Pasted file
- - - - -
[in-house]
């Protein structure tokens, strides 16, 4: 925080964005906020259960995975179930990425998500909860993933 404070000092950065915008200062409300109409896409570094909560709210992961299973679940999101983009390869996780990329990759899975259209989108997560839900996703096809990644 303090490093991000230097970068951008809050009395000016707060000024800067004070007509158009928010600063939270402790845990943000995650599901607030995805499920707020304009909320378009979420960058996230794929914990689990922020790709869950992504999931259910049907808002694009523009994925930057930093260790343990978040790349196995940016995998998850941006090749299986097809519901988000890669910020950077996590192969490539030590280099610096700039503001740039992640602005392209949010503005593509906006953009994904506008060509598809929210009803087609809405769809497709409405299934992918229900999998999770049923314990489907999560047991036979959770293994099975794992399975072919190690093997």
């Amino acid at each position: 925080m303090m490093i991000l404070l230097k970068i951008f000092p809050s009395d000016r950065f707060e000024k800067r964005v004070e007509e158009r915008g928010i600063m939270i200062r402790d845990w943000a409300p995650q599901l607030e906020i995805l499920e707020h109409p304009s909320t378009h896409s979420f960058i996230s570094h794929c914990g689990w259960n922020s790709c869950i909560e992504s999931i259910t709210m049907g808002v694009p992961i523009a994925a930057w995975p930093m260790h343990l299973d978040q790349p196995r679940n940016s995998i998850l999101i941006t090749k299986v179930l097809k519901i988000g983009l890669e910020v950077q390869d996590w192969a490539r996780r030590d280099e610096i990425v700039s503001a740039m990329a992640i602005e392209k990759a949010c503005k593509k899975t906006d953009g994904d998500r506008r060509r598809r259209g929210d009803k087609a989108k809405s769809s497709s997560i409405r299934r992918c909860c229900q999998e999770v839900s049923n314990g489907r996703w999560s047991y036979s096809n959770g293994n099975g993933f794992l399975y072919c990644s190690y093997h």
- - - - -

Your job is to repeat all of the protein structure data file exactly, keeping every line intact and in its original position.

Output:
[in-house]
């Protein structure tokens, strides 16, 4: 925080964005906020259960995975179930990425998500909860993933 404070000092950065915008200062409300109409896409570094909560709210992961299973679940999101983009390869996780990329990759899975259209989108997560839900996703096809990644 303090490093991000230097970068951008809050009395000016707060000024800067004070007509158009928010600063939270402790845990943000995650599901607030995805499920707020304009909320378009979420960058996230794929914990689990922020790709869950992504999931259910049907808002694009523009994925930057930093260790343990978040790349196995940016995998998850941006090749299986097809519901988000890669910020950077996590192969490539030590280099610096700039503001740039992640602005392209949010503005593509906006953009994904506008060509598809929210009803087609809405769809497709409405299934992918229900999998999770049923314990489907999560047991036979959770293994099975794992399975072919190690093997």
């Amino acid at each position: 925080m303090m490093i991000l404070l230097k970068i951008f000092p809050s009395d000016r950065f707060e000024k800067r964005v004070e007509e158009r915008g928010i600063m939270i200062r402790d845990w943000a409300p995650q599901l607030e906020i995805l499920e707020h109409p304009s909320t378009h896409s979420f960058i996230s570094h794929c914990g689990w259960n922020s790709c869950i909560e992504s999931i259910t709210m049907g808002v694009p992961i523009a994925a930057w995975p930093m260790h343990l299973d978040q790349p196995r679940n940016s995998i998850l999101i941006t090749k299986v179930l097809k519901i988000g983009l890669e910020v950077q390869d996590w192969a490539r996780r030590d280099e610096i990425v700039s503001a740039m990329a992640i602005e392209k990759a949010c503005k593509k899975t906006d953009g994904d998500r506008r060509r598809r259209g929210d009803k087609a989108k809405s769809s497709s997560i409405r299934r992918c909860c229900q999998e999770v839900s049923n314990g489907r996703w999560s047991y036979s096809n959770g293994n099975g993933f794992l399975y072919c990644s190690y093997h």